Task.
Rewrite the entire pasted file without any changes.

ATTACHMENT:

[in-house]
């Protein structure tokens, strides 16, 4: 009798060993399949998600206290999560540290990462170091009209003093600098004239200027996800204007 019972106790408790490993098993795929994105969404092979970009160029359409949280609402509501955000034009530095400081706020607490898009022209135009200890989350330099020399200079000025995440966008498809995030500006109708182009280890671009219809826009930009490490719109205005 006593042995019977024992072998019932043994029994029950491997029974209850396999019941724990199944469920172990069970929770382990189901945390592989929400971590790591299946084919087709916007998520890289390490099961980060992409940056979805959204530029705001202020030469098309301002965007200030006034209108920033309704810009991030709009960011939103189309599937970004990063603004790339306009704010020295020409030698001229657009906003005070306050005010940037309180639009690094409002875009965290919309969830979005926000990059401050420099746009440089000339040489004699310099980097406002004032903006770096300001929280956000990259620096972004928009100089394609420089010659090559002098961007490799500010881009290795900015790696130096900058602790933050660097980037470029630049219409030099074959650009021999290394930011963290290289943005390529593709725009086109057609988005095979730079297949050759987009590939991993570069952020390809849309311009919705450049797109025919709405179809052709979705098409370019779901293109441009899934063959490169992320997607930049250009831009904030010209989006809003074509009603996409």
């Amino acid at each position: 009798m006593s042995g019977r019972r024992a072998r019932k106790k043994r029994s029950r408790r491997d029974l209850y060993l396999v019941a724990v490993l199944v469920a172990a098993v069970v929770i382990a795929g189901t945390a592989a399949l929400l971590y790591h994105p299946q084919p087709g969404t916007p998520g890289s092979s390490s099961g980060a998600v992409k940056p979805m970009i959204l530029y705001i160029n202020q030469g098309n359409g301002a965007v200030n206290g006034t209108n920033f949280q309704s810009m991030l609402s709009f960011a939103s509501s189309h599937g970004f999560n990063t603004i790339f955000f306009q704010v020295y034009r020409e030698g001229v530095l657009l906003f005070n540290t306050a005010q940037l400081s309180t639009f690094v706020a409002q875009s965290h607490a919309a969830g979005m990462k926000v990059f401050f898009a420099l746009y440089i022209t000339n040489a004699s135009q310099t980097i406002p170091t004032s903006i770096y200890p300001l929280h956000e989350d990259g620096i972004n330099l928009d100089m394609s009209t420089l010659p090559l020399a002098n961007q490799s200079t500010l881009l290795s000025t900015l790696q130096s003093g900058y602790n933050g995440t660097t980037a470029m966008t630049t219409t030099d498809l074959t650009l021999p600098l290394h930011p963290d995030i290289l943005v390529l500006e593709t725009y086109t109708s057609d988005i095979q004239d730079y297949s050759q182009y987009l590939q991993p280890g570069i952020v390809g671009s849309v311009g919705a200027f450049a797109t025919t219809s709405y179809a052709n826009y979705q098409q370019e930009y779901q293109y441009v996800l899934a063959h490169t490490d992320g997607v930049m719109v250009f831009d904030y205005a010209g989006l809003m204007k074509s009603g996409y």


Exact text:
[in-house]
């Protein structure tokens, strides 16, 4: 009798060993399949998600206290999560540290990462170091009209003093600098004239200027996800204007 019972106790408790490993098993795929994105969404092979970009160029359409949280609402509501955000034009530095400081706020607490898009022209135009200890989350330099020399200079000025995440966008498809995030500006109708182009280890671009219809826009930009490490719109205005 006593042995019977024992072998019932043994029994029950491997029974209850396999019941724990199944469920172990069970929770382990189901945390592989929400971590790591299946084919087709916007998520890289390490099961980060992409940056979805959204530029705001202020030469098309301002965007200030006034209108920033309704810009991030709009960011939103189309599937970004990063603004790339306009704010020295020409030698001229657009906003005070306050005010940037309180639009690094409002875009965290919309969830979005926000990059401050420099746009440089000339040489004699310099980097406002004032903006770096300001929280956000990259620096972004928009100089394609420089010659090559002098961007490799500010881009290795900015790696130096900058602790933050660097980037470029630049219409030099074959650009021999290394930011963290290289943005390529593709725009086109057609988005095979730079297949050759987009590939991993570069952020390809849309311009919705450049797109025919709405179809052709979705098409370019779901293109441009899934063959490169992320997607930049250009831009904030010209989006809003074509009603996409």
């Amino acid at each position: 009798m006593s042995g019977r019972r024992a072998r019932k106790k043994r029994s029950r408790r491997d029974l209850y060993l396999v019941a724990v490993l199944v469920a172990a098993v069970v929770i382990a795929g189901t945390a592989a399949l929400l971590y790591h994105p299946q084919p087709g969404t916007p998520g890289s092979s390490s099961g980060a998600v992409k940056p979805m970009i959204l530029y705001i160029n202020q030469g098309n359409g301002a965007v200030n206290g006034t209108n920033f949280q309704s810009m991030l609402s709009f960011a939103s509501s189309h599937g970004f999560n990063t603004i790339f955000f306009q704010v020295y034009r020409e030698g001229v530095l657009l906003f005070n540290t306050a005010q940037l400081s309180t639009f690094v706020a409002q875009s965290h607490a919309a969830g979005m990462k926000v990059f401050f898009a420099l746009y440089i022209t000339n040489a004699s135009q310099t980097i406002p170091t004032s903006i770096y200890p300001l929280h956000e989350d990259g620096i972004n330099l928009d100089m394609s009209t420089l010659p090559l020399a002098n961007q490799s200079t500010l881009l290795s000025t900015l790696q130096s003093g900058y602790n933050g995440t660097t980037a470029m966008t630049t219409t030099d498809l074959t650009l021999p600098l290394h930011p963290d995030i290289l943005v390529l500006e593709t725009y086109t109708s057609d988005i095979q004239d730079y297949s050759q182009y987009l590939q991993p280890g570069i952020v390809g671009s849309v311009g919705a200027f450049a797109t025919t219809s709405y179809a052709n826009y979705q098409q370019e930009y779901q293109y441009v996800l899934a063959h490169t490490d992320g997607v930049m719109v250009f831009d904030y205005a010209g989006l809003m204007k074509s009603g996409y």